On April 5th, on a national day of action against deportation, the New York Times editorial board took a stand against the record numbers of people deported under the Obama administration. The paper called on the President to extend deferred action protections to parents of Dreamers and citizen children, to end Secure Communities and other programs that enlist local law enforcement as immigration agents, and to end the immigration detention bed quota that results in over 30,000 immigrants locked up every day. The New York Times later followed up with a story called, “More Deportations Follow Minor Crimes, Records Show,” detailing that the majority of so-called “criminal aliens” deported by the Obama administration have committed nothing worse than immigration or traffic violations.
At the Southeast Asia Resource Action Center (SEARAC), we agree that it is outrageous that the Obama administration has deported over two million people in six years, including many hundreds of thousands of people who have not committed “serious crimes.” We do, however, strongly object to the blanket statement that, in the words of the editorial, “Above all, [the Obama administration] should direct the nation’s vast immigration enforcement resources more forcefully against gangs, guns, violent criminals and other genuine threats.”
The Obama administration feels that it is under pressure from the right to show that it is “tough” on enforcing existing immigration laws, while at the same time it is under pressure from the left to stop separating families and putting children in foster care. It has responded by essentially saying it would deport only the “bad” immigrants – criminals and terrorists and the offensive category of “gang bangers.” If the administration has had trouble satisfying either camp, it is because the Obama administration’s hype around criminal immigrants is based on a political boogeyman. Immigrants are not a threat to society. Studies have shown that states with the highest influx of immigrants have the lowest rates of crime. Moreover, the administration’s three-tiered list of enforcement “priorities” based on the severity of criminal record must be understood in the context not only of the increasing criminalization of immigrants based on petty or migration-related activities, but also of the fact that we live in a highly criminalized society in general. According to the National Employment Law Center, over 65 million Americans have a criminal record, equivalent to one in four adults, and people of color bear the overwhelming brunt of heavy sentencing and incarceration. In fact, the Transactional Records Action Clearinghouse, a data repository and analysis center at Syracuse University, found that if the administration’s priorities were applied to U.S. citizens, the majority of the country would be deemed a priority for deportation.
Rethinking the priorities is not enough. We need to rethink the way in which we currently use the immigration system to doubly punish people who are not citizens, including long-time lawful permanent residents and refugees who have already been subject to the blunt force of the criminal justice system. Creating rigid enforcement priorities masks complex, diverse stories of real human struggle, redemption, and family. Consider Mout Iv, who was deported over ten years after completing his sentence and starting both a family and a business, tearing him away from the barber shop he had owned and nurtured. Or Lundy Khoy, who lives day to day with a final deportation order based on a drug charge from when she was 19. Both were brought to the U.S. as refugees from Cambodia when they were very young, and have known no other home but the United States. Our task must not be to divert the bloated and terrorizing immigration enforcement system more heavily onto the heads of people like Mout and Lundy, but to shift our analysis of how we value our neighbors and how we build strong, safe, prosperous communities.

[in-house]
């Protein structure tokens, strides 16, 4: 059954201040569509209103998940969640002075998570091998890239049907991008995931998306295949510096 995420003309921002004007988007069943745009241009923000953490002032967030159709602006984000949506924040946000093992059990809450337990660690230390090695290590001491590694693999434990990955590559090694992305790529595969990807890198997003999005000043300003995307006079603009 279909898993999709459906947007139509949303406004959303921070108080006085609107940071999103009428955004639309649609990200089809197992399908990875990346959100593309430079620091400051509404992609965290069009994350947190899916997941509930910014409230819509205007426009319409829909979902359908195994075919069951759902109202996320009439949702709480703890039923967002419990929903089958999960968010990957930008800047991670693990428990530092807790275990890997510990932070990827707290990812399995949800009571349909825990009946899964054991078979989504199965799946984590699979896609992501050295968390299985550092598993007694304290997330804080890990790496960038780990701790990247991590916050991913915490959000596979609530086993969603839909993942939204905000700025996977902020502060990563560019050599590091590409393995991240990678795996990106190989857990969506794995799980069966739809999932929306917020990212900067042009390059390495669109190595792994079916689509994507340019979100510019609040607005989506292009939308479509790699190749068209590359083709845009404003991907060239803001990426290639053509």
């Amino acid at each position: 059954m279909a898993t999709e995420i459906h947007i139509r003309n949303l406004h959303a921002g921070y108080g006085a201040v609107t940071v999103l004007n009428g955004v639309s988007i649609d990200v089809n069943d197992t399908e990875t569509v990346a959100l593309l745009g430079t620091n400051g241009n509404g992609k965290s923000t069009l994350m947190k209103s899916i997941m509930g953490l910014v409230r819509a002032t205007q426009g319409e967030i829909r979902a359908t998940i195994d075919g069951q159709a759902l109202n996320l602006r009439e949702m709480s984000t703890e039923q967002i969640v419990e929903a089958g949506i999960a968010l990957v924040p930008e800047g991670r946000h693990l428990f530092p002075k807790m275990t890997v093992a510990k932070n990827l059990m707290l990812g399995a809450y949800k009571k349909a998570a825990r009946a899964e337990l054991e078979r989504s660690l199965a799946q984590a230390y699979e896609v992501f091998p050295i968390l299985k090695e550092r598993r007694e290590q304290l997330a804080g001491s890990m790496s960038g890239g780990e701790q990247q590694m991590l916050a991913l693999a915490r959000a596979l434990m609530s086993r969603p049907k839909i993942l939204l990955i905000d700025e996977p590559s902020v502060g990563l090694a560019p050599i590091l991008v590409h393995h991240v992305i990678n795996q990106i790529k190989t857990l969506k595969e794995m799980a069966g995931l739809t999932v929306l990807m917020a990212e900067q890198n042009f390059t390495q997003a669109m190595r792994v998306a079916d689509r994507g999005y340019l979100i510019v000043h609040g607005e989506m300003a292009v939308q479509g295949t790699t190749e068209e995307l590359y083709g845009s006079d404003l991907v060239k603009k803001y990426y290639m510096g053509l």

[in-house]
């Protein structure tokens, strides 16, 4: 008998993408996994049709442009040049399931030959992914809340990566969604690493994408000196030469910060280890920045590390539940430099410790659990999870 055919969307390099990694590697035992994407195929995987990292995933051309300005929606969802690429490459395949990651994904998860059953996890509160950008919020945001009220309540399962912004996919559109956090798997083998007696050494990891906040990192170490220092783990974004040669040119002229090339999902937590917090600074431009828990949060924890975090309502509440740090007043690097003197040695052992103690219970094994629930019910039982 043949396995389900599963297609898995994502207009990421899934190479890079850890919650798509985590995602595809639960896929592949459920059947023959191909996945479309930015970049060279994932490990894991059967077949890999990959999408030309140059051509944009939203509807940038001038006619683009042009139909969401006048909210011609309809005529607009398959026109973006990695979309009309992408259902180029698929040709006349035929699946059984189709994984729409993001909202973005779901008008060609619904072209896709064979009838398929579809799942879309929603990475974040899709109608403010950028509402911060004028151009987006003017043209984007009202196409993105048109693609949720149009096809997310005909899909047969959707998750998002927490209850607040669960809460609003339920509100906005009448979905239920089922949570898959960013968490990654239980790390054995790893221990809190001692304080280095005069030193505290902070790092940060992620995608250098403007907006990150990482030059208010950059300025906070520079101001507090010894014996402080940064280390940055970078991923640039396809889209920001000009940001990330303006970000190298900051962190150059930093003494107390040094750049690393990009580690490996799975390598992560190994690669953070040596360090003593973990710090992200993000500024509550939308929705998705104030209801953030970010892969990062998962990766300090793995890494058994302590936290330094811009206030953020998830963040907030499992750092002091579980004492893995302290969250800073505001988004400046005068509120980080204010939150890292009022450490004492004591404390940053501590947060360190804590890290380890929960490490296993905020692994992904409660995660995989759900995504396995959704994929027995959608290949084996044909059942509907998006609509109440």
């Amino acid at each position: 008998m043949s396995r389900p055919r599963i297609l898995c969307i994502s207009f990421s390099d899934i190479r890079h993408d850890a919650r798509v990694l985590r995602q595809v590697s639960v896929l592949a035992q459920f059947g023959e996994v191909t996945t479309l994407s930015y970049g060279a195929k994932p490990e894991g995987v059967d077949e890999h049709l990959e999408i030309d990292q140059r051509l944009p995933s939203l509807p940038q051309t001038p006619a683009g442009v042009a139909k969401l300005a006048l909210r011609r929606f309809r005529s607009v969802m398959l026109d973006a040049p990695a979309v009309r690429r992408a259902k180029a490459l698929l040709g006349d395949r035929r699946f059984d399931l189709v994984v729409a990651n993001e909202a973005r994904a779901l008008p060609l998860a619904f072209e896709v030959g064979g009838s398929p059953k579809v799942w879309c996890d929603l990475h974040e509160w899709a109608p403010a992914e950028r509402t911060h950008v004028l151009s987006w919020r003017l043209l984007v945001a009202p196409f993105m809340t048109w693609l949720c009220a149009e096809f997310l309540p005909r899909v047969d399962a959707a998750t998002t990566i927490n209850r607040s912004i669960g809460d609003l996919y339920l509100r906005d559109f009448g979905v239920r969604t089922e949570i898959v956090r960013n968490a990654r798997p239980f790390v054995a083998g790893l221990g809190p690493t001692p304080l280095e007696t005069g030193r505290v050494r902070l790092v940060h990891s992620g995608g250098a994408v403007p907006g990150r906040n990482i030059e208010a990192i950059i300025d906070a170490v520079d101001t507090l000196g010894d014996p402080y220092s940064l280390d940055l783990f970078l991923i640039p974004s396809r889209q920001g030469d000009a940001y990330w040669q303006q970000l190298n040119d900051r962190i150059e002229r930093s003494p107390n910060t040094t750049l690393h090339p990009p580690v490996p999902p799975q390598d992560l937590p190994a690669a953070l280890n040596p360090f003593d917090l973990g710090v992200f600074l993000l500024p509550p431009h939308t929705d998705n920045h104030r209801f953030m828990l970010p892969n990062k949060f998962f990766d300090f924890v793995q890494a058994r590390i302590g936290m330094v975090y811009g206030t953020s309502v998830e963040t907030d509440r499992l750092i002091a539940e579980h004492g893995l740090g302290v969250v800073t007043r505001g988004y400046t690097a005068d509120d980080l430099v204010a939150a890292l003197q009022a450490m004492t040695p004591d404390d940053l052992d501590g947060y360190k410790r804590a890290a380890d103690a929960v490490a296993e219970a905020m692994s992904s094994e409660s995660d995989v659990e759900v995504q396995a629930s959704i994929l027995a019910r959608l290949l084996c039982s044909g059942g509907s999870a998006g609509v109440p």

The federal immigration system is not equipped to do the important work of maintaining safe, secure communities, and blurring immigration enforcement with criminal law enforcement only perpetuates false myths about immigrants and crime. We want law enforcement (not immigration enforcement) to fight crime, and to make our communities safer by building relationships and trust, eliminating racial profiling, and embracing evidence-based forms of restorative and community-based justice. We need to rethink the purpose of the prison system and its effectiveness in reducing crime, and invest in rehabilitation, treatment, and re-entry programs that strengthen our communities. We need to eliminate the immigration detention system, which is a counter-intuitive civil incarceration system that needlessly separates families and disrupts the workforce. And we need to dismantle the deportation machinery that has grown so explosively over the last twenty years. Only then will we begin to realize the promise that we have as a great nation of immigrants and stop deporting aspiring Americans who are valued and loved in their communities.
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Mari Quenemoen is the policy manager for the Southeast Asia Resource Action Center, a national organization that advances the interests of Cambodian, Laotian and Vietnamese Americans by empowering communities through advocacy, leadership development and capacity building. She works on promoting fair and humane deportation and detention policies for all immigrants.
The Southeast Asia Resource Action Center (SEARAC) is a national organization that advances the interests of Cambodian, Laotian, and Vietnamese Americans by empowering communities through advocacy, leadership development, and capacity building to create a socially just and equitable society. Find out more at www.searac.org.Fair Use Notice
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